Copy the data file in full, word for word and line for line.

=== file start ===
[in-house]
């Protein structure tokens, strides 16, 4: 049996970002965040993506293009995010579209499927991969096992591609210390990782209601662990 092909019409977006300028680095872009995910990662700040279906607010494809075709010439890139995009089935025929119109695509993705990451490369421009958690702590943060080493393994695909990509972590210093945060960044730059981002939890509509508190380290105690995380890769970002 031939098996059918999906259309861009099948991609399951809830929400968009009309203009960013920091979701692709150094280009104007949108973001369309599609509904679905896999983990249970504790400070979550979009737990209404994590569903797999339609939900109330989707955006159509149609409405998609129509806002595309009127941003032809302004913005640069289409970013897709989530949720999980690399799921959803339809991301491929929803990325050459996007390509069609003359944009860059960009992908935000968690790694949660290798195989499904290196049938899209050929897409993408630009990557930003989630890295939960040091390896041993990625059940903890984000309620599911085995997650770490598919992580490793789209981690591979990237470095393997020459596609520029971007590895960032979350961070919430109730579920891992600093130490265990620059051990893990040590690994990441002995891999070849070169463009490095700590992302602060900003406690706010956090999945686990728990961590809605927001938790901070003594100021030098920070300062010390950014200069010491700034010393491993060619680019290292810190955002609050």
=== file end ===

[in-house]
């Protein structure tokens, strides 16, 4: 049996970002965040993506293009995010579209499927991969096992591609210390990782209601662990 092909019409977006300028680095872009995910990662700040279906607010494809075709010439890139995009089935025929119109695509993705990451490369421009958690702590943060080493393994695909990509972590210093945060960044730059981002939890509509508190380290105690995380890769970002 031939098996059918999906259309861009099948991609399951809830929400968009009309203009960013920091979701692709150094280009104007949108973001369309599609509904679905896999983990249970504790400070979550979009737990209404994590569903797999339609939900109330989707955006159509149609409405998609129509806002595309009127941003032809302004913005640069289409970013897709989530949720999980690399799921959803339809991301491929929803990325050459996007390509069609003359944009860059960009992908935000968690790694949660290798195989499904290196049938899209050929897409993408630009990557930003989630890295939960040091390896041993990625059940903890984000309620599911085995997650770490598919992580490793789209981690591979990237470095393997020459596609520029971007590895960032979350961070919430109730579920891992600093130490265990620059051990893990040590690994990441002995891999070849070169463009490095700590992302602060900003406690706010956090999945686990728990961590809605927001938790901070003594100021030098920070300062010390950014200069010491700034010393491993060619680019290292810190955002609050």